A stroke occurs when the blood supply to a portion of the brain is disrupted, depriving brain tissue of oxygen and glucose, and commonly causing cell death. The sole US FDA-approved treatment for ischemic stroke (87 % of all cases), tissue-type plasminogen activator (tPA), dissolves the clot, allowing for reperfusion of the ischemic tissue. However, reperfusion can exacerbate damage to the blood-brain barrier and prompt an abnormal accumulation of fluid in the brain, called edema. Cerebral edema is caused by a loss of vascular integrity of small blood vessels, and is the primary cause of mortality within the firs three days following a stroke. A better understanding of the molecular mechanisms underlying the development of ischemic-induced edema is required for optimal therapeutic treatment. The Troy laboratory has shown that active caspase-9 plays a critical role in the formation of cerebral edema and in neuronal injury. Reversibly inhibiting caspase-9 with a novel, cell-permeant caspase-9 inhibitor provides neuroprotection out to three weeks and abolishes edema in mice. This work proposes a novel mechanism for the development of ischemic induced edema and will utilize in vitro and in vivo approaches to determine caspase-9's role in edema formation.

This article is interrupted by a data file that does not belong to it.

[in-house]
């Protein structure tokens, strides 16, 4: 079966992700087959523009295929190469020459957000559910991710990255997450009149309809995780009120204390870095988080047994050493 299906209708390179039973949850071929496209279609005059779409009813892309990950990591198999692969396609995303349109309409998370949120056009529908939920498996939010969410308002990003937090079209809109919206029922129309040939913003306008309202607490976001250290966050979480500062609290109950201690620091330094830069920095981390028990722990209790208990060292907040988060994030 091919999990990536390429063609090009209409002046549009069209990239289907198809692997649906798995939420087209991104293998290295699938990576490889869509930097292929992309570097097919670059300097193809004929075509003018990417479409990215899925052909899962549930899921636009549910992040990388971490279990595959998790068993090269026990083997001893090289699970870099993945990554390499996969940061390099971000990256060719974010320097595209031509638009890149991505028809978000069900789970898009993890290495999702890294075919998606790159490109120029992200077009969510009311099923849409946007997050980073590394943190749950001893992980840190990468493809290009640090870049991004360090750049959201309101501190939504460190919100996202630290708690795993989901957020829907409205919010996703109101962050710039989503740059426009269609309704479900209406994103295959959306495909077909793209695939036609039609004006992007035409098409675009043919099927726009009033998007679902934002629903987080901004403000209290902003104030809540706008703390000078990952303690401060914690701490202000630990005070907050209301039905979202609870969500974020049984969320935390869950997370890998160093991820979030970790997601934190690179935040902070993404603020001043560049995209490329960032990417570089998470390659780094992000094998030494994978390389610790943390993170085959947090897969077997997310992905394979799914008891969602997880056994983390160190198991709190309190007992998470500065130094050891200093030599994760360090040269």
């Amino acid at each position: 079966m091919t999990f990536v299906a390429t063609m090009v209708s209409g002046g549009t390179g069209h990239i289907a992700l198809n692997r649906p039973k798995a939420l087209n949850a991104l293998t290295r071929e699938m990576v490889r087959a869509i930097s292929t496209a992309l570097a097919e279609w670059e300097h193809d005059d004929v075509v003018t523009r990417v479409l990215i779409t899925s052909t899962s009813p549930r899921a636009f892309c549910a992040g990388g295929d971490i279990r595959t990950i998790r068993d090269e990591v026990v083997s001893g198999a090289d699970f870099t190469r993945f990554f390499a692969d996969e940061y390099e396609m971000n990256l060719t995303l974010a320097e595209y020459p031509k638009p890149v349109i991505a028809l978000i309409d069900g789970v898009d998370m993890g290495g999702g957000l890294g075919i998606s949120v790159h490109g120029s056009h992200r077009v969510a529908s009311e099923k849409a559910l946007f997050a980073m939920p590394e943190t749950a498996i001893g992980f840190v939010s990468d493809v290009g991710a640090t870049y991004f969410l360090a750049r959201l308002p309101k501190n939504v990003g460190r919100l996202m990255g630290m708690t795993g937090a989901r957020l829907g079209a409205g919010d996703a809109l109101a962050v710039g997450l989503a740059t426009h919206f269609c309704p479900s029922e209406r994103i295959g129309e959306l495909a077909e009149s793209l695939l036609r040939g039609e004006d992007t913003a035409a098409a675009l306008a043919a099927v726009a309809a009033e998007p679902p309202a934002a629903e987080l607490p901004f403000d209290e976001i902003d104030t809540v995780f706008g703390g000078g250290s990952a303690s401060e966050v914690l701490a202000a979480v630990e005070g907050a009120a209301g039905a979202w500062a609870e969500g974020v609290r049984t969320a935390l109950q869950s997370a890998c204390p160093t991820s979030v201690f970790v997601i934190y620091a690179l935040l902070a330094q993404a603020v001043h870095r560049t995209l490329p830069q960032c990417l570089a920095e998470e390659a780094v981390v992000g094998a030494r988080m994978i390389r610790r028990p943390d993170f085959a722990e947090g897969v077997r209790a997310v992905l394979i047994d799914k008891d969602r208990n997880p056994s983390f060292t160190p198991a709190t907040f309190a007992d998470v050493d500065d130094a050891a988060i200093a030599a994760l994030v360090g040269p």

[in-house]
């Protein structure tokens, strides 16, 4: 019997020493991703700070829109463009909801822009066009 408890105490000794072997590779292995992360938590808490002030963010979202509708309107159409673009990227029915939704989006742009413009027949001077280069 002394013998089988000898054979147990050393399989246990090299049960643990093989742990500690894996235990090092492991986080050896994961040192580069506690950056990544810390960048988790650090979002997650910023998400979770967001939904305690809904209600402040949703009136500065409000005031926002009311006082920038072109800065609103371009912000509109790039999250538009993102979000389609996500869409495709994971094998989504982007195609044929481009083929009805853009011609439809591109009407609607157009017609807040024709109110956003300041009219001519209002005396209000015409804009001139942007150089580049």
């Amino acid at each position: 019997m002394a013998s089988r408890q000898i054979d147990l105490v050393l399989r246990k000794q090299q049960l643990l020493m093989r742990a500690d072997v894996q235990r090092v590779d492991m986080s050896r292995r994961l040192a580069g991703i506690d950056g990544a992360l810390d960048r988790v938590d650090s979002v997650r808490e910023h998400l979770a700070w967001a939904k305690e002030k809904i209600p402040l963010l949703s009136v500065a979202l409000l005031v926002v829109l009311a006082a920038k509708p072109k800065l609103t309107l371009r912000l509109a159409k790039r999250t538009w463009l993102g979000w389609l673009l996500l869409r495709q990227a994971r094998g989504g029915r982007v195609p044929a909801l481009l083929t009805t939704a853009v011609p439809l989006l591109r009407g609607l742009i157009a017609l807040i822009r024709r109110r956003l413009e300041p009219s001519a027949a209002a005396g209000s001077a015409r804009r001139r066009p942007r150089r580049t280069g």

Aim 1 aspires to elucidate the edema-related substrates of caspase-9 to determine the mechanistic details of this medically significant mechanism.
Aim 2 seeks to dissect the cell-specific contributions of caspase-9 activation during stroke in endothelial cells and neurons using cell-specific deletion of caspase-9 in mice to identify the location of this mechanism and the order of progression of stroke pathogenesis. This edema-specific mechanism may be broadly applicable to edema in other central nervous system disorders, such as traumatic brain injury and macular edema, and outside the central nervous system in pulmonary edema and angioedema. The intranasal efficacy of this caspase-9 inhibitor affords the potential for developing this therapy a an intervention in human stroke. Columbia University provides an exceptional scientific environment to carry out this research, with high caliber faculty, colleagues, and resources. The training program will provide exposure to seminars, classes in grantsmanship, mentoring opportunities, and interactions with multiple research groups at Columbia and at other universities.
This novel edema-specific mechanism may be broadly applicable to edema in other central nervous system disorders, such as traumatic brain injury and macular edema, and outside the central nervous system in pulmonary edema and angioedema. Further, the intranasal efficacy of this caspase-9 inhibitor affords the potential for developing this therapy as an intervention in human stroke.